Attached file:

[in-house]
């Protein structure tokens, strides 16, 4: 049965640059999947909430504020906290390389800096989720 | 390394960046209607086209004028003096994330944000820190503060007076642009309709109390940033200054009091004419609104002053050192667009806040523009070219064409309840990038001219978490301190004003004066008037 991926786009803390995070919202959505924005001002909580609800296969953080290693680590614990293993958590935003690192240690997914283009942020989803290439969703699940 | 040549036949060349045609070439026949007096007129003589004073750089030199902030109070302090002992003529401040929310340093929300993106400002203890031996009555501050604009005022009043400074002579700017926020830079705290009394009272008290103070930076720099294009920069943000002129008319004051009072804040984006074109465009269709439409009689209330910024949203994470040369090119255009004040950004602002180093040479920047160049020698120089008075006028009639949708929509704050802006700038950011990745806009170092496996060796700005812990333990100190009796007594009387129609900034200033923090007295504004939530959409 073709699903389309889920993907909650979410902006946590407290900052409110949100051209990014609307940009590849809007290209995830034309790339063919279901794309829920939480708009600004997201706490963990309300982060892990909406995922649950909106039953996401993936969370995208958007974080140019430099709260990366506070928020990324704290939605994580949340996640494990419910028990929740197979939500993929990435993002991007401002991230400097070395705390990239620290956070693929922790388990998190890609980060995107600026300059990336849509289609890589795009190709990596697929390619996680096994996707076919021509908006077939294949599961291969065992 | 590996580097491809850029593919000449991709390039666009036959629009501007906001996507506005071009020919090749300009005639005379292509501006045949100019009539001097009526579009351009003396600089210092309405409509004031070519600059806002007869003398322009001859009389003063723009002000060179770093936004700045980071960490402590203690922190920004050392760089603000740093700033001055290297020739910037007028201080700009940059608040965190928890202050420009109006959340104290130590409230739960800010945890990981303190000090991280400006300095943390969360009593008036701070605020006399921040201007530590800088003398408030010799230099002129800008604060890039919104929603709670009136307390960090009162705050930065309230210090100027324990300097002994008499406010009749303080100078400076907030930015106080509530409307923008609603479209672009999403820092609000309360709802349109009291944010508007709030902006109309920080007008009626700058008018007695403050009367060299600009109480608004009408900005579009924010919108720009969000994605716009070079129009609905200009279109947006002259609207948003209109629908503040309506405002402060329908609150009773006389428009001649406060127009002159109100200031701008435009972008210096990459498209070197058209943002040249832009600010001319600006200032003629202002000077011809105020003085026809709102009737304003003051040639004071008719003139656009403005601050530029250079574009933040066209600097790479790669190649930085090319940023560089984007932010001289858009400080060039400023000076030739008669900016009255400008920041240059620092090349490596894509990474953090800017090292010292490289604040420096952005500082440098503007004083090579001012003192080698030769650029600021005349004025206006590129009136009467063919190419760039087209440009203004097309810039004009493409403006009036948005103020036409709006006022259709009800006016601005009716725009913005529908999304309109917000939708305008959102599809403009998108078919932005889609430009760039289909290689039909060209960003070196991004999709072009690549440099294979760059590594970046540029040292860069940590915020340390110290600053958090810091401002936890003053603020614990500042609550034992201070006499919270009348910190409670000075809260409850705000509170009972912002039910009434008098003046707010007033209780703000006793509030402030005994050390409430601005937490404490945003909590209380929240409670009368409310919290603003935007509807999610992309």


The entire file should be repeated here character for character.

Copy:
[in-house]
């Protein structure tokens, strides 16, 4: 049965640059999947909430504020906290390389800096989720 | 390394960046209607086209004028003096994330944000820190503060007076642009309709109390940033200054009091004419609104002053050192667009806040523009070219064409309840990038001219978490301190004003004066008037 991926786009803390995070919202959505924005001002909580609800296969953080290693680590614990293993958590935003690192240690997914283009942020989803290439969703699940 | 040549036949060349045609070439026949007096007129003589004073750089030199902030109070302090002992003529401040929310340093929300993106400002203890031996009555501050604009005022009043400074002579700017926020830079705290009394009272008290103070930076720099294009920069943000002129008319004051009072804040984006074109465009269709439409009689209330910024949203994470040369090119255009004040950004602002180093040479920047160049020698120089008075006028009639949708929509704050802006700038950011990745806009170092496996060796700005812990333990100190009796007594009387129609900034200033923090007295504004939530959409 073709699903389309889920993907909650979410902006946590407290900052409110949100051209990014609307940009590849809007290209995830034309790339063919279901794309829920939480708009600004997201706490963990309300982060892990909406995922649950909106039953996401993936969370995208958007974080140019430099709260990366506070928020990324704290939605994580949340996640494990419910028990929740197979939500993929990435993002991007401002991230400097070395705390990239620290956070693929922790388990998190890609980060995107600026300059990336849509289609890589795009190709990596697929390619996680096994996707076919021509908006077939294949599961291969065992 | 590996580097491809850029593919000449991709390039666009036959629009501007906001996507506005071009020919090749300009005639005379292509501006045949100019009539001097009526579009351009003396600089210092309405409509004031070519600059806002007869003398322009001859009389003063723009002000060179770093936004700045980071960490402590203690922190920004050392760089603000740093700033001055290297020739910037007028201080700009940059608040965190928890202050420009109006959340104290130590409230739960800010945890990981303190000090991280400006300095943390969360009593008036701070605020006399921040201007530590800088003398408030010799230099002129800008604060890039919104929603709670009136307390960090009162705050930065309230210090100027324990300097002994008499406010009749303080100078400076907030930015106080509530409307923008609603479209672009999403820092609000309360709802349109009291944010508007709030902006109309920080007008009626700058008018007695403050009367060299600009109480608004009408900005579009924010919108720009969000994605716009070079129009609905200009279109947006002259609207948003209109629908503040309506405002402060329908609150009773006389428009001649406060127009002159109100200031701008435009972008210096990459498209070197058209943002040249832009600010001319600006200032003629202002000077011809105020003085026809709102009737304003003051040639004071008719003139656009403005601050530029250079574009933040066209600097790479790669190649930085090319940023560089984007932010001289858009400080060039400023000076030739008669900016009255400008920041240059620092090349490596894509990474953090800017090292010292490289604040420096952005500082440098503007004083090579001012003192080698030769650029600021005349004025206006590129009136009467063919190419760039087209440009203004097309810039004009493409403006009036948005103020036409709006006022259709009800006016601005009716725009913005529908999304309109917000939708305008959102599809403009998108078919932005889609430009760039289909290689039909060209960003070196991004999709072009690549440099294979760059590594970046540029040292860069940590915020340390110290600053958090810091401002936890003053603020614990500042609550034992201070006499919270009348910190409670000075809260409850705000509170009972912002039910009434008098003046707010007033209780703000006793509030402030005994050390409430601005937490404490945003909590209380929240409670009368409310919290603003935007509807999610992309």